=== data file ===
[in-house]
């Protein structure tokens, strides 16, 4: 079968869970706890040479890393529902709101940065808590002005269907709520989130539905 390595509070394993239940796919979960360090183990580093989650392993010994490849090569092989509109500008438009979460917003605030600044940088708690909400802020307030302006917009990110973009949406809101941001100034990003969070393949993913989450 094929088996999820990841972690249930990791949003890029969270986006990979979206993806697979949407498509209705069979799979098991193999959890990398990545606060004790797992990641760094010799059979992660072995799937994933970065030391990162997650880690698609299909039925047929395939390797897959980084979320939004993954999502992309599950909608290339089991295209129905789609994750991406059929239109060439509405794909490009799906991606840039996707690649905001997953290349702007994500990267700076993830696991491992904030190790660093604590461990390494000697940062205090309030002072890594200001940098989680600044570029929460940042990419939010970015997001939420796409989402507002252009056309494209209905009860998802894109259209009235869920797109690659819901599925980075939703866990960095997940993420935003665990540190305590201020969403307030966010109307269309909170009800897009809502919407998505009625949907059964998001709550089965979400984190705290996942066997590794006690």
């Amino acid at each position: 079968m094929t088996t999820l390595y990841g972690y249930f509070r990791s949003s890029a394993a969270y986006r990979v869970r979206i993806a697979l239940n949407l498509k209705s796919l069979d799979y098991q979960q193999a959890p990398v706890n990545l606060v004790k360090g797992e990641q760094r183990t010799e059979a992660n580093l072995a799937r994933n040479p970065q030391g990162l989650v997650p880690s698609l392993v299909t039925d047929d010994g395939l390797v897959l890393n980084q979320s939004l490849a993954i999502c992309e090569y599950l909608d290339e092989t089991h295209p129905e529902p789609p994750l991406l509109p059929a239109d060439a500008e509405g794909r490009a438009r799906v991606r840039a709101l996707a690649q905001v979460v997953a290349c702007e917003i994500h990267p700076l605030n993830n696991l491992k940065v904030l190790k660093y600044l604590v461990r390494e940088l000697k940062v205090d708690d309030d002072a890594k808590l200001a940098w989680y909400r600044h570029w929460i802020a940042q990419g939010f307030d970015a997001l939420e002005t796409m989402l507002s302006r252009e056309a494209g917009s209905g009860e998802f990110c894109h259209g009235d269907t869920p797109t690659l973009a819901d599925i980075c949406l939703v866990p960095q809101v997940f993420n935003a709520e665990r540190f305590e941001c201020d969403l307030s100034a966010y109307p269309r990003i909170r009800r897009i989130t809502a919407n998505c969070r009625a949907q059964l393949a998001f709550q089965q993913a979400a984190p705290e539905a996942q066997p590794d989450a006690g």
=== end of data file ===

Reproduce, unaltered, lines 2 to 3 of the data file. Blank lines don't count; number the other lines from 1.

């Protein structure tokens, strides 16, 4: 079968869970706890040479890393529902709101940065808590002005269907709520989130539905 390595509070394993239940796919979960360090183990580093989650392993010994490849090569092989509109500008438009979460917003605030600044940088708690909400802020307030302006917009990110973009949406809101941001100034990003969070393949993913989450 094929088996999820990841972690249930990791949003890029969270986006990979979206993806697979949407498509209705069979799979098991193999959890990398990545606060004790797992990641760094010799059979992660072995799937994933970065030391990162997650880690698609299909039925047929395939390797897959980084979320939004993954999502992309599950909608290339089991295209129905789609994750991406059929239109060439509405794909490009799906991606840039996707690649905001997953290349702007994500990267700076993830696991491992904030190790660093604590461990390494000697940062205090309030002072890594200001940098989680600044570029929460940042990419939010970015997001939420796409989402507002252009056309494209209905009860998802894109259209009235869920797109690659819901599925980075939703866990960095997940993420935003665990540190305590201020969403307030966010109307269309909170009800897009809502919407998505009625949907059964998001709550089965979400984190705290996942066997590794006690």
């Amino acid at each position: 079968m094929t088996t999820l390595y990841g972690y249930f509070r990791s949003s890029a394993a969270y986006r990979v869970r979206i993806a697979l239940n949407l498509k209705s796919l069979d799979y098991q979960q193999a959890p990398v706890n990545l606060v004790k360090g797992e990641q760094r183990t010799e059979a992660n580093l072995a799937r994933n040479p970065q030391g990162l989650v997650p880690s698609l392993v299909t039925d047929d010994g395939l390797v897959l890393n980084q979320s939004l490849a993954i999502c992309e090569y599950l909608d290339e092989t089991h295209p129905e529902p789609p994750l991406l509109p059929a239109d060439a500008e509405g794909r490009a438009r799906v991606r840039a709101l996707a690649q905001v979460v997953a290349c702007e917003i994500h990267p700076l605030n993830n696991l491992k940065v904030l190790k660093y600044l604590v461990r390494e940088l000697k940062v205090d708690d309030d002072a890594k808590l200001a940098w989680y909400r600044h570029w929460i802020a940042q990419g939010f307030d970015a997001l939420e002005t796409m989402l507002s302006r252009e056309a494209g917009s209905g009860e998802f990110c894109h259209g009235d269907t869920p797109t690659l973009a819901d599925i980075c949406l939703v866990p960095q809101v997940f993420n935003a709520e665990r540190f305590e941001c201020d969403l307030s100034a966010y109307p269309r990003i909170r009800r897009i989130t809502a919407n998505c969070r009625a949907q059964l393949a998001f709550q089965q993913a979400a984190p705290e539905a996942q066997p590794d989450a006690g």